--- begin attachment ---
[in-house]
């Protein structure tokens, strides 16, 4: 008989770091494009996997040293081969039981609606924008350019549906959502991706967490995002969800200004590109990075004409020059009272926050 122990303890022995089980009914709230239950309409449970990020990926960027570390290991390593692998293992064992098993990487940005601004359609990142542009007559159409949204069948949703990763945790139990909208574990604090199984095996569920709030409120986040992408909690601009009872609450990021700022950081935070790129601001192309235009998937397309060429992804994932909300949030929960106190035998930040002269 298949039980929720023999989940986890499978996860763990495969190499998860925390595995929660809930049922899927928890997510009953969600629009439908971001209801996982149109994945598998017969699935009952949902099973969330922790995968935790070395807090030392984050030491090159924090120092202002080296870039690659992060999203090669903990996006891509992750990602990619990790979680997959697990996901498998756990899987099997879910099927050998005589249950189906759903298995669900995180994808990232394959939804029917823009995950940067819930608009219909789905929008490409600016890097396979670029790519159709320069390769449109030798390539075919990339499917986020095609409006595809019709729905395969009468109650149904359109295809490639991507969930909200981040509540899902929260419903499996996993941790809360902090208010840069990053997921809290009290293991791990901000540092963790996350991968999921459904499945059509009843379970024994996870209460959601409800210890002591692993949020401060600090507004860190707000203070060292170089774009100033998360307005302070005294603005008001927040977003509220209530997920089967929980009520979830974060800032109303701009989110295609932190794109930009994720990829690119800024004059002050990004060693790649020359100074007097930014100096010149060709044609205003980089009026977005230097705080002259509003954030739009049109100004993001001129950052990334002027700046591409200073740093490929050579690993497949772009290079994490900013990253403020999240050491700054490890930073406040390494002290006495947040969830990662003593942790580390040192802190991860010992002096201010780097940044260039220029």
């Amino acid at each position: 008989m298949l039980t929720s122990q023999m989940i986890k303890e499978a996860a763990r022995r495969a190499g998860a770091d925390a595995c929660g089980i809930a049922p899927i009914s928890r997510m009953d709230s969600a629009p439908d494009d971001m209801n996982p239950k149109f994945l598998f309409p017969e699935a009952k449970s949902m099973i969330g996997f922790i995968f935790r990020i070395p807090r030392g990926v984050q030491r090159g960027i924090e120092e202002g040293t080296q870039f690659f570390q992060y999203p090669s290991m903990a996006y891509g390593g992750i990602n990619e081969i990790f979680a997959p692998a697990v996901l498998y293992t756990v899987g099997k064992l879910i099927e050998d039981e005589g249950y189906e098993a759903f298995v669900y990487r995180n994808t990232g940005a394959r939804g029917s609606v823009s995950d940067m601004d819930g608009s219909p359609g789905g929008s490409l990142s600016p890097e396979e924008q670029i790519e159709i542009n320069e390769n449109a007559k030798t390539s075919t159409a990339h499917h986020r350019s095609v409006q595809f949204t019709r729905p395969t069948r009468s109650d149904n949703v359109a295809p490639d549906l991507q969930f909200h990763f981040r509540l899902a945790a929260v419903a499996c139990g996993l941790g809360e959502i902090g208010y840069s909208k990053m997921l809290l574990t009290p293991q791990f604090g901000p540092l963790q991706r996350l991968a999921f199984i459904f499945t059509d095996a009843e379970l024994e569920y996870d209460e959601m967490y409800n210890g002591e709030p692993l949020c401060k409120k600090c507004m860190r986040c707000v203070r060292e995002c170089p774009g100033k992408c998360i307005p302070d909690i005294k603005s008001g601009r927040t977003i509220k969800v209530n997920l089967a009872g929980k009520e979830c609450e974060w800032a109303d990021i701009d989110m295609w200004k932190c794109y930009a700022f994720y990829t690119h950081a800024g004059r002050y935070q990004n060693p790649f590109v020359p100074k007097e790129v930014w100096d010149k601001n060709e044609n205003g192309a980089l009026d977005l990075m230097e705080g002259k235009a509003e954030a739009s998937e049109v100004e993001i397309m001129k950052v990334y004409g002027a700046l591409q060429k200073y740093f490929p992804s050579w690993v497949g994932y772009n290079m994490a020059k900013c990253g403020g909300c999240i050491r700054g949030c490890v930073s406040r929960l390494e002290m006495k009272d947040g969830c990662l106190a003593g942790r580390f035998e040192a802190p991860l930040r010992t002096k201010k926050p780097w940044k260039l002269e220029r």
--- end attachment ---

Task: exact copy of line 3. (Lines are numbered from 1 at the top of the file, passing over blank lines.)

């Amino acid at each position: 008989m298949l039980t929720s122990q023999m989940i986890k303890e499978a996860a763990r022995r495969a190499g998860a770091d925390a595995c929660g089980i809930a049922p899927i009914s928890r997510m009953d709230s969600a629009p439908d494009d971001m209801n996982p239950k149109f994945l598998f309409p017969e699935a009952k449970s949902m099973i969330g996997f922790i995968f935790r990020i070395p807090r030392g990926v984050q030491r090159g960027i924090e120092e202002g040293t080296q870039f690659f570390q992060y999203p090669s290991m903990a996006y891509g390593g992750i990602n990619e081969i990790f979680a997959p692998a697990v996901l498998y293992t756990v899987g099997k064992l879910i099927e050998d039981e005589g249950y189906e098993a759903f298995v669900y990487r995180n994808t990232g940005a394959r939804g029917s609606v823009s995950d940067m601004d819930g608009s219909p359609g789905g929008s490409l990142s600016p890097e396979e924008q670029i790519e159709i542009n320069e390769n449109a007559k030798t390539s075919t159409a990339h499917h986020r350019s095609v409006q595809f949204t019709r729905p395969t069948r009468s109650d149904n949703v359109a295809p490639d549906l991507q969930f909200h990763f981040r509540l899902a945790a929260v419903a499996c139990g996993l941790g809360e959502i902090g208010y840069s909208k990053m997921l809290l574990t009290p293991q791990f604090g901000p540092l963790q991706r996350l991968a999921f199984i459904f499945t059509d095996a009843e379970l024994e569920y996870d209460e959601m967490y409800n210890g002591e709030p692993l949020c401060k409120k600090c507004m860190r986040c707000v203070r060292e995002c170089p774009g100033k992408c998360i307005p302070d909690i005294k603005s008001g601009r927040t977003i509220k969800v209530n997920l089967a009872g929980k009520e979830c609450e974060w800032a109303d990021i701009d989110m295609w200004k932190c794109y930009a700022f994720y990829t690119h950081a800024g004059r002050y935070q990004n060693p790649f590109v020359p100074k007097e790129v930014w100096d010149k601001n060709e044609n205003g192309a980089l009026d977005l990075m230097e705080g002259k235009a509003e954030a739009s998937e049109v100004e993001i397309m001129k950052v990334y004409g002027a700046l591409q060429k200073y740093f490929p992804s050579w690993v497949g994932y772009n290079m994490a020059k900013c990253g403020g909300c999240i050491r700054g949030c490890v930073s406040r929960l390494e002290m006495k009272d947040g969830c990662l106190a003593g942790r580390f035998e040192a802190p991860l930040r010992t002096k201010k926050p780097w940044k260039l002269e220029r």